And while he mentioned worries of other places, he assured the court that despite what was in Adams’s Facebook post, there is plenty of racism here. He said he encountered it first in seventh grade when his family moved from Jenkins to Whitesburg, and two boys yelled “the N-word” as he rode past on his bicycle. It really came home to him the first time he and a white girl decided they wanted a relationship. He said he had known her parents for years, and they were always friendly with him, until the moment they found out about him and their daughter.
“The very moment they found out, their daughter was dating a black person, they grounded her. They destroyed every gift I had ever given her,” he said. “These are people who had looked me in the eye, patted me on the back and said ‘I love you.’”
Fields, the police chief, also spoke up, in part to counter a statement by Tanya Turner, in which she asked why there were 20 police officers from around the county in town, when there are only six police officers on the city force.
Fields said there are only four certified officers, and that was not enough to keep everyone safe. He also said several people were stopped trying to get into the city to disrupt the protests, and the officers were needed for that reason.
But Fields also spoke about racism, telling the court that his mother is white and his father is black. He said from his perspective as a police chief, “it’s safe to say” that George Floyd, a black man who died after Minneapolis police kneeled on his neck for nearly eight minutes, was murdered.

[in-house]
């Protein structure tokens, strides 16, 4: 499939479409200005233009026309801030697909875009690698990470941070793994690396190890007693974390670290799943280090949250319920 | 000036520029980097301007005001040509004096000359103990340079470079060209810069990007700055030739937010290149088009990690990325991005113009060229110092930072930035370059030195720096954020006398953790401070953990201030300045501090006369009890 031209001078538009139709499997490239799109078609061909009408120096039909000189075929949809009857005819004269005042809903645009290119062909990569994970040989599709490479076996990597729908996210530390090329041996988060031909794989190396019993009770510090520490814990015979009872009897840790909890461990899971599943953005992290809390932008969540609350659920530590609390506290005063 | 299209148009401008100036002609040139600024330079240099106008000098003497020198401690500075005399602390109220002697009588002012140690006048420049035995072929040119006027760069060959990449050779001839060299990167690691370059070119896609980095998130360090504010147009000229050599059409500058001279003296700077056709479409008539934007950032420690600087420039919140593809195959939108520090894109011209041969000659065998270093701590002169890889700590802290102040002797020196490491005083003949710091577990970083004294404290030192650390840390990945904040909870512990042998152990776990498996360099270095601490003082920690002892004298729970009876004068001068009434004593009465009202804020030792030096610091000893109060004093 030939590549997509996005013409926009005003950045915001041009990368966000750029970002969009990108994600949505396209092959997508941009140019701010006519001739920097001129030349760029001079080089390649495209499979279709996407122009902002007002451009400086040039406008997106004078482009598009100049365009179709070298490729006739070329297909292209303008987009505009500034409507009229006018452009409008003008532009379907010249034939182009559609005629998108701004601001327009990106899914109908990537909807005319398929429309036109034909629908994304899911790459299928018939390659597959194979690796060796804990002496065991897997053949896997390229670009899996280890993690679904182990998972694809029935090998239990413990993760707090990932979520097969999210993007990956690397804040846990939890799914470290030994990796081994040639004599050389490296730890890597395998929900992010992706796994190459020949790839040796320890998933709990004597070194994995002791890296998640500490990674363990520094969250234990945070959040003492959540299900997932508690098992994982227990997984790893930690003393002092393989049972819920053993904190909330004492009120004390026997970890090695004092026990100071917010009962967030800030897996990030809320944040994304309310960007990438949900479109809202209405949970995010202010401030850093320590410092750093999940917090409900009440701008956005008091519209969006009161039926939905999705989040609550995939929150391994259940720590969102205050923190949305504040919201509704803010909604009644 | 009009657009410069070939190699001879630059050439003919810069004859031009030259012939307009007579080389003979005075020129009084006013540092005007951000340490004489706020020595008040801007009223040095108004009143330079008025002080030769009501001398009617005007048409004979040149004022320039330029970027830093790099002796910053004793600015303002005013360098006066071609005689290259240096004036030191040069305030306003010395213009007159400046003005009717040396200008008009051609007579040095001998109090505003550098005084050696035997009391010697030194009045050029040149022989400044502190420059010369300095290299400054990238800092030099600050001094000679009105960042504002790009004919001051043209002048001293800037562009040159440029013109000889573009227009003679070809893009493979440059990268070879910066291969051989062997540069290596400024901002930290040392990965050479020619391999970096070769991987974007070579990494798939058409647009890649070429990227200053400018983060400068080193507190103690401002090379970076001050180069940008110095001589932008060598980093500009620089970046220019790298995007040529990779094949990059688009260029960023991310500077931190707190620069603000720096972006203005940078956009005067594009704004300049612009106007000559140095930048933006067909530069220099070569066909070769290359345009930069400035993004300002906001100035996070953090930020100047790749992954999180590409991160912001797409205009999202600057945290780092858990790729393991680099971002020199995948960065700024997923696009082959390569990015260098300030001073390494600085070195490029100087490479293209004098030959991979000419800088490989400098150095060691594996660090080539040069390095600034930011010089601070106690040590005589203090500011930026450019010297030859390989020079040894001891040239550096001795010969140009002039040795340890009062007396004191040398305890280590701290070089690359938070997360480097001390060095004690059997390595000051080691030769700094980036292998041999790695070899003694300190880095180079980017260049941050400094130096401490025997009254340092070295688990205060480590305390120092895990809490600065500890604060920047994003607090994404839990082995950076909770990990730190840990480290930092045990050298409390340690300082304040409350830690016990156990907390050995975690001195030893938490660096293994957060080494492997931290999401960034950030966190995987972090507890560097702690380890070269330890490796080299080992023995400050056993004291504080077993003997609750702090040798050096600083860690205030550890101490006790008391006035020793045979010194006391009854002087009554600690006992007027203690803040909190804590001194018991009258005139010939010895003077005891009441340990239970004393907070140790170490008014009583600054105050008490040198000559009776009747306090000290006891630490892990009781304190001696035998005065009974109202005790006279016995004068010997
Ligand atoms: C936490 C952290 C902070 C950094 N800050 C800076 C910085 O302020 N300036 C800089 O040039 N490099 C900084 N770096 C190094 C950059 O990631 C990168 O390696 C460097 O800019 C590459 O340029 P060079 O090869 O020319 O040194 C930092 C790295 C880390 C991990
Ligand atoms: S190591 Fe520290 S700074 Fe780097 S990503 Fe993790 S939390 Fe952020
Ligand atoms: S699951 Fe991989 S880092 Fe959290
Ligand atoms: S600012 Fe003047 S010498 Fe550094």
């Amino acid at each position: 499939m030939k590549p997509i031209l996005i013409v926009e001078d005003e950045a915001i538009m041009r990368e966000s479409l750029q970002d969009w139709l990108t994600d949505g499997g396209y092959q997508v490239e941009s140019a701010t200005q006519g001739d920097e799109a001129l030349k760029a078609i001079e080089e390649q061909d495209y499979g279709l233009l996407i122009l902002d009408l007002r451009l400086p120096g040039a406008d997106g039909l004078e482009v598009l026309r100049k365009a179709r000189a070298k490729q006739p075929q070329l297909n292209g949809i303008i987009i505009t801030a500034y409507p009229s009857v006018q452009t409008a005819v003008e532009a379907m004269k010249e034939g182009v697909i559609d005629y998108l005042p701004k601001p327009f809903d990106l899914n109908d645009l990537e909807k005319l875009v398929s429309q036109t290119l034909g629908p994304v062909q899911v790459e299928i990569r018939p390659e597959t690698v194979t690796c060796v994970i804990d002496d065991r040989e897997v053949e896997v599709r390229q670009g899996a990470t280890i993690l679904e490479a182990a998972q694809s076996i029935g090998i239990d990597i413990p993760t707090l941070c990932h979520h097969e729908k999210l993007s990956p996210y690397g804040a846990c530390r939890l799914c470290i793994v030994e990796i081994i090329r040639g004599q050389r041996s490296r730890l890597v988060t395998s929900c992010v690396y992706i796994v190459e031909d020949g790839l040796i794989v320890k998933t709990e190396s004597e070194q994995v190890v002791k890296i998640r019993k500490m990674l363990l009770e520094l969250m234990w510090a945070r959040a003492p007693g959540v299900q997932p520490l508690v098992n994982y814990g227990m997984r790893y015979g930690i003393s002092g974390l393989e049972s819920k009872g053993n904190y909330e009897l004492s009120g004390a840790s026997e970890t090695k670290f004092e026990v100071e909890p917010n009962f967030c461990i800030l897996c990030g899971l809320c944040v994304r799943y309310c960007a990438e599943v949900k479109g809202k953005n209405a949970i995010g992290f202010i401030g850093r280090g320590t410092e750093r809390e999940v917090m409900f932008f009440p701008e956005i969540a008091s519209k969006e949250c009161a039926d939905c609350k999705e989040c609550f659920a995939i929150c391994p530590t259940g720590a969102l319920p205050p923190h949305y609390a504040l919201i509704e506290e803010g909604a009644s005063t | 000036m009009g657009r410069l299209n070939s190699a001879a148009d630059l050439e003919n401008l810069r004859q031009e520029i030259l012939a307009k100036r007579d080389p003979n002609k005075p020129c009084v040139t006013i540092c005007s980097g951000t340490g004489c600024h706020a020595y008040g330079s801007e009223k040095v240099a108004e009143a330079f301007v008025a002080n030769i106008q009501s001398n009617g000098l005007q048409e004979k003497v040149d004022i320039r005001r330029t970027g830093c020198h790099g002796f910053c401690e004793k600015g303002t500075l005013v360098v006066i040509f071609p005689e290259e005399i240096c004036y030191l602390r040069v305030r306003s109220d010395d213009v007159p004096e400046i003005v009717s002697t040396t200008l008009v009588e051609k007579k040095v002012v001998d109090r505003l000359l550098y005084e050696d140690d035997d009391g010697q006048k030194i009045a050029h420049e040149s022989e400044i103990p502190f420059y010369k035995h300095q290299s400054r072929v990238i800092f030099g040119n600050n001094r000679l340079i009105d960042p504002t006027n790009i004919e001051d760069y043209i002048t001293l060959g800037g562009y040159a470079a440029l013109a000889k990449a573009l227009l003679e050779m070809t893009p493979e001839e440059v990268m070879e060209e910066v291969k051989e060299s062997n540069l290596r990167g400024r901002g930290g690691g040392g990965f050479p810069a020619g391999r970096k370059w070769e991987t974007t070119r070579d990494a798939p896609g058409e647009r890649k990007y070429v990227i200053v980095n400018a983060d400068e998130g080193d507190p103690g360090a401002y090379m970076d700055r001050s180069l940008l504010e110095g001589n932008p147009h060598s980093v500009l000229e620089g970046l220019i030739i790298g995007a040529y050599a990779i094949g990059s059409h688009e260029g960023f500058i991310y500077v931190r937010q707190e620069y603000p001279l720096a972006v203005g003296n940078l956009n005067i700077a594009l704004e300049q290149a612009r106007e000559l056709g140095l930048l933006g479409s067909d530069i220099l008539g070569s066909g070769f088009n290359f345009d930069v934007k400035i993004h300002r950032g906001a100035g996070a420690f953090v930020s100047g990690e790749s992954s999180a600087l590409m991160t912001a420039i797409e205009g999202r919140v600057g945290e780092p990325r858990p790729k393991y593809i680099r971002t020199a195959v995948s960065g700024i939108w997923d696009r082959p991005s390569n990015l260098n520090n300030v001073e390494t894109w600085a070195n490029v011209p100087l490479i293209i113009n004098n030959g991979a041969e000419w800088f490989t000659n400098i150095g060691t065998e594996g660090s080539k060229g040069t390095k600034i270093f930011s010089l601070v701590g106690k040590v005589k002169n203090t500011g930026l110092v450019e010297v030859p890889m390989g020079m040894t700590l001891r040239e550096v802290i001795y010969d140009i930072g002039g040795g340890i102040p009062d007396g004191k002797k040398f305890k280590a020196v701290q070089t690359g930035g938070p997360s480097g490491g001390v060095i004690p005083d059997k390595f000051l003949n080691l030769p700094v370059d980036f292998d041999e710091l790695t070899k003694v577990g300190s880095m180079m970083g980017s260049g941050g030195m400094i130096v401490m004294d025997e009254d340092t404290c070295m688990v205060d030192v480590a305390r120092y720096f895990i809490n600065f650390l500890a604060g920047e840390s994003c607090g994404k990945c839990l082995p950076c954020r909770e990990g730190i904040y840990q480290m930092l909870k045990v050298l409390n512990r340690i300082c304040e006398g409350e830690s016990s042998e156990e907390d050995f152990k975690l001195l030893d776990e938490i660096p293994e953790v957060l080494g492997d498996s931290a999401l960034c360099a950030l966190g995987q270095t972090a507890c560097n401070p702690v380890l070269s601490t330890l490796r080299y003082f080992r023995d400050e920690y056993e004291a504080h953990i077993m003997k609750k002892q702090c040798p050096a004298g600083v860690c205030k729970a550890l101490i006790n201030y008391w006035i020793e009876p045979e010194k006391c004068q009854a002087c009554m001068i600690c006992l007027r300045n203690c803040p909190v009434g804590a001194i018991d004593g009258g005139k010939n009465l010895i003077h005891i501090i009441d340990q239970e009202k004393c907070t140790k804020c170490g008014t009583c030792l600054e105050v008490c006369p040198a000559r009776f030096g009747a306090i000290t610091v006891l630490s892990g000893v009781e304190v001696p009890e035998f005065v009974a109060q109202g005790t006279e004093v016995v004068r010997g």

“Any police officer who thinks he was not murdered should turn his badge in and go to the house,” Fields said.
He also said he disagreed with much of what Adams had to say in his Facebook post, and said as a public official he is very careful about what he puts on social media.
“We do have to be mindful of the things we put out there. We can’t retract it,” he said. “You know that, Judge. You know better.”
State Rep. Angie Hatton also spoke at the meeting, offering to facilitate a meeting to address differences between the judge and residents. Hatton, who spoke at the protest, assured Adams it was not something done by people from outside the county.
“ It was completely peaceful, it was completely local,” she said. “There was one invited speaker from Louisville who brought four or five people.”
At the urging of citizens at the meeting, all five magistrates said they disagreed with Adams’s post on Facebook.
Adams declined to comment further on Tuesday, saying what was said at the meeting, “about covered it.”